In order to defend himself from Goeze's vehement attack, Lessing published, in due course, his Axioms. In this treatise he examined and refuted Goeze's arguments one by one and defended what he had set forth in his "Editor's Counterpropositions." He did not, however, resort to all-out confrontation from the start. Instead, he began with a strategy intended to evade attack. The first piece he issued in his fight against Goeze was A Parable in three parts: "a parable," "a request," and "a challenge." This small piece is full of metaphors and allegories, but it well reflects the characteristic features of Lessing's theological thought.
There was once "a wise and active king" who ruled "a large, large kingdom." In its capital, he had "a palace of immeasurable scale and peculiar architecture." The scale was immeasurable because in the palace he gathered around himself all the assistant and tools that he needed for his government. The architecture was so peculiar that it conflicted with all known rules of building. Nevertheless, it aroused everyone's admiration for its simplicity and majesty, its durability and comfort. The whole palace stood, after long, long years, in the same purity and perfection it had had when the original builder completed it. From outside, it seemed a bit incomprehensible; from inside, however, there was light and good sense everywhere. Connoisseurs of architecture were especially annoyed by its external appearance, for it had only a few windows here and there, some larger, some smaller, some round, some square, while on the contrary it had an exceptional number of doors and gates of many shapes and sizes.
People could not understand how there came to be enough light in so many rooms when the windows were so few. Only a few people perceived that the highest windows received their light from above. Many people were confused by the fact that the palace had a great number and variety of corridors, for they thought that a big entrance on each side would have been more majestic and convenient. They failed to see that these corridors allowed anyone summoned to the palace to come swiftly and unerringly to the place where he or she was needed.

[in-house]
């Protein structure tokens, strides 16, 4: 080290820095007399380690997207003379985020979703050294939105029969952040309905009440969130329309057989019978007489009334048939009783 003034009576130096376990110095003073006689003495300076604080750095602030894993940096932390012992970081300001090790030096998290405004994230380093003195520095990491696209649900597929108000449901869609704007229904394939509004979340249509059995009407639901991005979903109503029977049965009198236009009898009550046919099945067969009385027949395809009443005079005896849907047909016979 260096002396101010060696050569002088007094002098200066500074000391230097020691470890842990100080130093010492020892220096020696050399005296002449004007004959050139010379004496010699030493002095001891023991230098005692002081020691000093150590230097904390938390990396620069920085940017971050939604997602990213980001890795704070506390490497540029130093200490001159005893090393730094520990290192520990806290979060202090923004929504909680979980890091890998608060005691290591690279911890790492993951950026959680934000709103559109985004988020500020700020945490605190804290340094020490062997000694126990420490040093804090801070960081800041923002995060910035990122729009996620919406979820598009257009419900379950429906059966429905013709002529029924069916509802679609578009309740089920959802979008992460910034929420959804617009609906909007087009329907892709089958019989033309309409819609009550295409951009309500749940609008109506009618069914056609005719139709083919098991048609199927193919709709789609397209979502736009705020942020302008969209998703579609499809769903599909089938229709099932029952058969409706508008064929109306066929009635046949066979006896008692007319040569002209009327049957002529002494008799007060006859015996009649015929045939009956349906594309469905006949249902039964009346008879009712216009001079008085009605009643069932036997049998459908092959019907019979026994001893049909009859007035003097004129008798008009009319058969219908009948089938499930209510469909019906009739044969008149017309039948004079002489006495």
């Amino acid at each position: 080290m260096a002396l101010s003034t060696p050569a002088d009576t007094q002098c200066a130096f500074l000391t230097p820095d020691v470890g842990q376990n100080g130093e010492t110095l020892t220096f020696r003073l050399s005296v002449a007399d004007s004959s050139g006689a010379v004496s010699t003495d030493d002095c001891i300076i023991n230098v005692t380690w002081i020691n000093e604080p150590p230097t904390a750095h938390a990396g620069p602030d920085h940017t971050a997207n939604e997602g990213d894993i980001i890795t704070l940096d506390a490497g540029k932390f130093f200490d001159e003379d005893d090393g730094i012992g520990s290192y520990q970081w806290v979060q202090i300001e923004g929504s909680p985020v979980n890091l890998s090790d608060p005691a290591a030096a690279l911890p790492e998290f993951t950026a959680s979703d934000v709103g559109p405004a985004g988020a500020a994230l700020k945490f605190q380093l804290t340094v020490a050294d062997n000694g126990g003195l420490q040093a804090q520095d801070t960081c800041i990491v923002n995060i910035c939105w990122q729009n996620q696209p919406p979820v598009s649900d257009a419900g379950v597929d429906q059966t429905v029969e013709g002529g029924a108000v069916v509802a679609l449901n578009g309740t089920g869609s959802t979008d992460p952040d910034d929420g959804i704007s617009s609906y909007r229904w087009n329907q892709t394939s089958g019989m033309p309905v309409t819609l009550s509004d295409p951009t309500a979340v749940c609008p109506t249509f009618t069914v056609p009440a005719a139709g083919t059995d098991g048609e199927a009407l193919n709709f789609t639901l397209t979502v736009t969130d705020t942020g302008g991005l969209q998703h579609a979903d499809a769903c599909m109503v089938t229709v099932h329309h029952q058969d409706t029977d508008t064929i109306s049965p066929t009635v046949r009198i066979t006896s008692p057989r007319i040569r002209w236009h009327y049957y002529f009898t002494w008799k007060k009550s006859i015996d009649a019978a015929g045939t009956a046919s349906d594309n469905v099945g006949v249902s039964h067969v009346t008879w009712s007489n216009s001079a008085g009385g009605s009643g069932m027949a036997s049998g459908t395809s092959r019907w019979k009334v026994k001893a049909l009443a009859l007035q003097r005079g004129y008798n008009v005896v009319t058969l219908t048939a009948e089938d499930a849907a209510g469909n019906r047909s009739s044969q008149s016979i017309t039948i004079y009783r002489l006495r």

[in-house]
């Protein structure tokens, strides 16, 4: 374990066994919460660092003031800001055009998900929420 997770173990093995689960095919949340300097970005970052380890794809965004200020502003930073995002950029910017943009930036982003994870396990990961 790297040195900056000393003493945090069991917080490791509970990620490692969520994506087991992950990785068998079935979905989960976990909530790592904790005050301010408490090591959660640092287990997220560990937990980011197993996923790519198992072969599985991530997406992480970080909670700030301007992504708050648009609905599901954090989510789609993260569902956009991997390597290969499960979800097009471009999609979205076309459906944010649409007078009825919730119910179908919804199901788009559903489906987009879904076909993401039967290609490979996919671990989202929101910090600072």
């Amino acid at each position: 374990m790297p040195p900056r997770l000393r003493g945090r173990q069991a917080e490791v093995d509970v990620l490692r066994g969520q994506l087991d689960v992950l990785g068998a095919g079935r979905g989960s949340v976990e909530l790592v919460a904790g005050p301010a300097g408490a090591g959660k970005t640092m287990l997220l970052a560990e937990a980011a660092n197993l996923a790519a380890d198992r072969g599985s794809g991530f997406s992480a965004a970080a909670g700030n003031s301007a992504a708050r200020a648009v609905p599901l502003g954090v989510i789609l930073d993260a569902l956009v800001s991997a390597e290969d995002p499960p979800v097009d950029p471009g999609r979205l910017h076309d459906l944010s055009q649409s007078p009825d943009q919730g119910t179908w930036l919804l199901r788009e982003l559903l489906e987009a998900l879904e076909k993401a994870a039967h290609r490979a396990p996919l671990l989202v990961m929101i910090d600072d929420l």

Disputes thus arose among the connoisseurs of architecture. The fewer opportunities they had to see the inside of the palace, the more vehemently they disputed. On the face of it, there were things that would seem to have solved the disputes very easily, but in reality they complicated the disputes and supplied the fuel for their continuation. Many connoisseurs of architecture possessed plans, which they claimed to be the plans of the original builder. These plans had been written in words and signs that were almost as good as lost today. Consequently, each connoisseur interpreted these words and signs as he liked. Each imagined an ideal new building based on his old plans. All were so preoccupied with the imagined ideal building that often they were not content with believing in the authenticity of their plans and interpretations in their own right but sought to persuade and even compel other to believe in them too.
Only a few people took another view, saying, "What do your plans matter to us? Whether it is this plan or that is all the same to us. It is enough that we learn at every moment that the most benevolent wisdom fills the whole palace and that from it nothing but beauty, order, and well-being spread over the whole land." These people were often badly treated. For when, in a lighthearted mood, they examined one of these plans in detail, they were rebuked by the possessor of the plan, as if they had been murderous arsonists intent on destroying the palace itself. They made little of the reproach, however, and thereby proved themselves qualified to join the people who worked within the palace. They had neither time nor desire to meddle in the disputes.
But one night, at midnight, when disputes about the original architect's plans were not so much resolved as dormant, the night watchmen began, all at once, to shout, "Fire! Fire in the palace!" What happened then? Everyone jumped out of bed and rushed to the place where he kept his most valued possession, namely, his own plan of the palace—as if the fire had occurred not in the palace but in his own house. "Let us save the plan at least!" each one thought. "The palace cannot be utterly destroyed by the fire there so long as the plan is preserved here!"